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Interactive Documents – Roambi Flow

Interactive Documents – Roambi Flow

One year ago I purchased my own iPad 2. When using it in meetings, it quickly became apparent how much potential there is to make presented information much more interactive. I posted last June about Interactive and Visual Information. In the meantime, more and more software is aiming at making documents more interactive, especially on the iPad to leverage mobility and touch.

In this post we will look at Roambi Flow, a product that lets you compose documents with interactive elements. Roambi is a set of business intelligence products by San Diego based company MeLLmo which has been designed from the ground up to take advantage of iOS features such as rich graphics and touch interface. On Roambi’s product website you will find detailed descriptions of each of these products.

Roambi Analytics Views

Roambi Analytics introduced a series of so called Views. Each of these views is interesting in its own and warrants a more in-depth coverage; I’ll just enumerate them briefly.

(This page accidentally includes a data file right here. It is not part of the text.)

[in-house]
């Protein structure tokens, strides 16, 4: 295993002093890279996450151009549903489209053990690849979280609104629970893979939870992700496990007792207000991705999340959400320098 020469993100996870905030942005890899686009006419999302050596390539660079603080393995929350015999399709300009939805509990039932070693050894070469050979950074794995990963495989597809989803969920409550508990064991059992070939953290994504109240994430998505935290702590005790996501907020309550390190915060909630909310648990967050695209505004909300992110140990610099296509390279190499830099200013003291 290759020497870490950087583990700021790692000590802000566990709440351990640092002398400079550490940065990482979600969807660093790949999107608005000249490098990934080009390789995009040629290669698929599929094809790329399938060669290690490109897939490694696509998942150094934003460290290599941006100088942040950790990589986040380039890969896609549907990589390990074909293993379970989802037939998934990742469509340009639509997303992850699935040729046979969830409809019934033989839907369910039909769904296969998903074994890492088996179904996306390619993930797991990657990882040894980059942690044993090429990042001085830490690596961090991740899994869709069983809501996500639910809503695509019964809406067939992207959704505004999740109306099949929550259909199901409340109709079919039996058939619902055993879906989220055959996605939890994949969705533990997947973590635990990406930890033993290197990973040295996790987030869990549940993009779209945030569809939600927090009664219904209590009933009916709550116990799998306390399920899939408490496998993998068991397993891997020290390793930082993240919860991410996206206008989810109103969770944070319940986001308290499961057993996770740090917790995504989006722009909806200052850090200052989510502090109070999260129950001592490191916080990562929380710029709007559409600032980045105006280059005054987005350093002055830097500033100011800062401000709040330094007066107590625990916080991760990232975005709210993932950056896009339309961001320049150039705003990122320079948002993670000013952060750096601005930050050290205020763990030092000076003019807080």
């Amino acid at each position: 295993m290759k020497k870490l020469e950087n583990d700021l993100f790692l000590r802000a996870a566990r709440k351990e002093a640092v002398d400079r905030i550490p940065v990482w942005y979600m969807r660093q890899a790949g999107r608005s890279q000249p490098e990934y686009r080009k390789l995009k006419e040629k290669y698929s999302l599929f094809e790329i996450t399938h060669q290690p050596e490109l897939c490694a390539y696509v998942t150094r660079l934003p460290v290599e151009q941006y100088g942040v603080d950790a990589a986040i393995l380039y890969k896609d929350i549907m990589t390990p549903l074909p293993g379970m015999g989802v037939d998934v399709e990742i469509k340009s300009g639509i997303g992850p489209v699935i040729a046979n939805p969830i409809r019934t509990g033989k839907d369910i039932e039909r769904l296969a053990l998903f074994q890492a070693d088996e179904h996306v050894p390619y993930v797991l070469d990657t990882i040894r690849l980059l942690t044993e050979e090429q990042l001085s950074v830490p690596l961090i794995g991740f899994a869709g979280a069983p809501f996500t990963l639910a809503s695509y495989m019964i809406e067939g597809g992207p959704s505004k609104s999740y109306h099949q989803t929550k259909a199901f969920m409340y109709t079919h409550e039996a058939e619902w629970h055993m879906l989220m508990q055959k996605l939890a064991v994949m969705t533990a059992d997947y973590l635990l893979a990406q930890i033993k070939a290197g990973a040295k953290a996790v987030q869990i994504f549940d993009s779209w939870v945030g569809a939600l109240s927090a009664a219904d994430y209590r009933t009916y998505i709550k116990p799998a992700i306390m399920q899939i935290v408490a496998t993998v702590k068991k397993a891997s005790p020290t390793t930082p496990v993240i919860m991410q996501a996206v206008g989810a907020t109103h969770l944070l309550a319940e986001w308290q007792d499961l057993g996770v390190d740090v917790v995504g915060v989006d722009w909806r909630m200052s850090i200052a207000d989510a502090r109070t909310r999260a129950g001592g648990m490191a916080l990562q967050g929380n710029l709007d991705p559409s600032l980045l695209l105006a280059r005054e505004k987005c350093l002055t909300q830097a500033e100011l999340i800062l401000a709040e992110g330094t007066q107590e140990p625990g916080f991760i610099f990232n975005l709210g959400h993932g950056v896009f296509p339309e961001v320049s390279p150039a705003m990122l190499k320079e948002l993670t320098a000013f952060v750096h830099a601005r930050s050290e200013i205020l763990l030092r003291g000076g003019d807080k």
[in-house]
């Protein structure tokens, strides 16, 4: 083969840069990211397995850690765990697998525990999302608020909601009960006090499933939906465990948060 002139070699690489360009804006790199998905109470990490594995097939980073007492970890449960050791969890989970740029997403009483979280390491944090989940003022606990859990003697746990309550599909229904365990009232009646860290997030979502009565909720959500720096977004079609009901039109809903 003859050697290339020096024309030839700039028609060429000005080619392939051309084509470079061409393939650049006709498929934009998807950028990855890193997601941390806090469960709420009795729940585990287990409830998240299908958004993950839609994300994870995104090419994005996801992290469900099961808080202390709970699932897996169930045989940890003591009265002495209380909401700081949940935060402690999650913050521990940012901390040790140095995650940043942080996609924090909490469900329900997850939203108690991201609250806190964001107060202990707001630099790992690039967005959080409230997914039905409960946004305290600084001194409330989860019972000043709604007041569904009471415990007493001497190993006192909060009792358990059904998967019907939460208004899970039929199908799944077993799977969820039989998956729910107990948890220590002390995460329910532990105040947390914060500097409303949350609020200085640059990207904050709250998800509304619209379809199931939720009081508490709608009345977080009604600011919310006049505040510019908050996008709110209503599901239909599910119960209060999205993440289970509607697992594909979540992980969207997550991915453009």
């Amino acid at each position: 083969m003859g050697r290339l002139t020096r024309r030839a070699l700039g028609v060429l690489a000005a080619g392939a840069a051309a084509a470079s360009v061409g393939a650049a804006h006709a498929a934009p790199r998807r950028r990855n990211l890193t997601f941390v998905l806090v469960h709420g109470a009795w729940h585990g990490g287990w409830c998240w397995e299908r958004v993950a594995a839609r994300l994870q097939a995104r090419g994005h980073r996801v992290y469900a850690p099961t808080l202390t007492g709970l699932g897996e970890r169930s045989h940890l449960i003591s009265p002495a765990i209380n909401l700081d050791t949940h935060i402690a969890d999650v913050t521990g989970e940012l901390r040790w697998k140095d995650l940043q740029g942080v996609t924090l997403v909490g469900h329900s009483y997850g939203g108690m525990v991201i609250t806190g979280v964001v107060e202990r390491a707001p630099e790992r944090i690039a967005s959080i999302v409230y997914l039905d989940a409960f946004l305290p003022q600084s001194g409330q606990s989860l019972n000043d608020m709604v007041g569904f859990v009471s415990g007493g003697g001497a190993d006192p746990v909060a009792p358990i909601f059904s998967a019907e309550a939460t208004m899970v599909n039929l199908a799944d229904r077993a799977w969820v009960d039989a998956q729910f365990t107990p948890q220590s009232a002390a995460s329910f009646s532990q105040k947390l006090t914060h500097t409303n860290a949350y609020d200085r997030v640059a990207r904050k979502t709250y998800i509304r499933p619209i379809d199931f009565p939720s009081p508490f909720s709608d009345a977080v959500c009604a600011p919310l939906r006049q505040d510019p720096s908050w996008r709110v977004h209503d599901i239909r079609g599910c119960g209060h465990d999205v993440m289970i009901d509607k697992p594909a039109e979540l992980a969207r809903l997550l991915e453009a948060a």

Blink gives you cube analytics displaying various measures in selected dimensions, swiping and scrolling through a data set.

Cardex is a visual metaphor for organizing sets of elementary reports and visually comparing them side-by-side like a mini comparison dashboard.

CataList lets you browse top-level lists and drill into a detailed view with sliders to see data points over time and display highlighted information.

Elements allows you to compose dashboards of connected, basic chart elements to explore multi-dimensional data.

Layers specializes on the display and navigation of hierarchically grouped data sets – such as continent, country, city – through the use of scroll, pinch and zoom gestures.

PieView is a variation of the Piechart theme. It’s main innovation is to allow the rotation of the entire piechart similar to the original Apple iPod click wheel. (It doesn’t eliminate the shortcomings of piecharts per se, but it makes them a little easier to live with and a lot more fun to explore.)

Squares is using the heat map concept in a very intuitive and easy to use way to display data organized along two main axes – such as the global sales performance of various products in various countries. Dragging along rows or columns highlights them one at a time, tapping on a row or column “explodes” its content to a matrix with more detail – in which one can again navigate, sort, etc.. Tap & Hold on the heat map generates a Fish-Eye view with more detail of the tapped element maximized. Moving while holding will move the fish-eye to areas of interest. (see image below)

SuperList is a generic view for lists with numeric information that allows to sort, filter, toggle between bars and numbers etc. Think of it as a starting point for tabular data display on the iPad.

Fish-Eye view in Squares, one of the Roambi Analytics views